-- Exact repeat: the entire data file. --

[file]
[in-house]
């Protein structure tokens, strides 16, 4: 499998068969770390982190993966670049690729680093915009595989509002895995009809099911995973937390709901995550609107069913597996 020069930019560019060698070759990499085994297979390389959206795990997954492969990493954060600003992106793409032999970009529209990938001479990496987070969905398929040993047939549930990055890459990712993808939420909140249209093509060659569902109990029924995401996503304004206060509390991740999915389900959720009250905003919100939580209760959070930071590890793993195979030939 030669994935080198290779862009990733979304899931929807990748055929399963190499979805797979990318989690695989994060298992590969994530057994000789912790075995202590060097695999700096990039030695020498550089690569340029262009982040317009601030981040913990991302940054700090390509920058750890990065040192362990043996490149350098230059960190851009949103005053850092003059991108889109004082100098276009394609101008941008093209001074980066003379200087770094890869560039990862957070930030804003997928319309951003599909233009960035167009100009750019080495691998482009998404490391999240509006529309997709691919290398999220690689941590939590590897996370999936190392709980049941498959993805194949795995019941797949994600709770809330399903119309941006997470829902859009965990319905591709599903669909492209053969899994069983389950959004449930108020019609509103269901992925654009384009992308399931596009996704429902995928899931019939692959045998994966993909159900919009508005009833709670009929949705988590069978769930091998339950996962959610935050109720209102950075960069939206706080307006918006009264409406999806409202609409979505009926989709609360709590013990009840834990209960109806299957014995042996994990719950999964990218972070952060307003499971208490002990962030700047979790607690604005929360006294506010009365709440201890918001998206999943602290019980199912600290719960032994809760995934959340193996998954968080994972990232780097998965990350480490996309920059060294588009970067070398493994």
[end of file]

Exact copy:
[in-house]
């Protein structure tokens, strides 16, 4: 499998068969770390982190993966670049690729680093915009595989509002895995009809099911995973937390709901995550609107069913597996 020069930019560019060698070759990499085994297979390389959206795990997954492969990493954060600003992106793409032999970009529209990938001479990496987070969905398929040993047939549930990055890459990712993808939420909140249209093509060659569902109990029924995401996503304004206060509390991740999915389900959720009250905003919100939580209760959070930071590890793993195979030939 030669994935080198290779862009990733979304899931929807990748055929399963190499979805797979990318989690695989994060298992590969994530057994000789912790075995202590060097695999700096990039030695020498550089690569340029262009982040317009601030981040913990991302940054700090390509920058750890990065040192362990043996490149350098230059960190851009949103005053850092003059991108889109004082100098276009394609101008941008093209001074980066003379200087770094890869560039990862957070930030804003997928319309951003599909233009960035167009100009750019080495691998482009998404490391999240509006529309997709691919290398999220690689941590939590590897996370999936190392709980049941498959993805194949795995019941797949994600709770809330399903119309941006997470829902859009965990319905591709599903669909492209053969899994069983389950959004449930108020019609509103269901992925654009384009992308399931596009996704429902995928899931019939692959045998994966993909159900919009508005009833709670009929949705988590069978769930091998339950996962959610935050109720209102950075960069939206706080307006918006009264409406999806409202609409979505009926989709609360709590013990009840834990209960109806299957014995042996994990719950999964990218972070952060307003499971208490002990962030700047979790607690604005929360006294506010009365709440201890918001998206999943602290019980199912600290719960032994809760995934959340193996998954968080994972990232780097998965990350480490996309920059060294588009970067070398493994």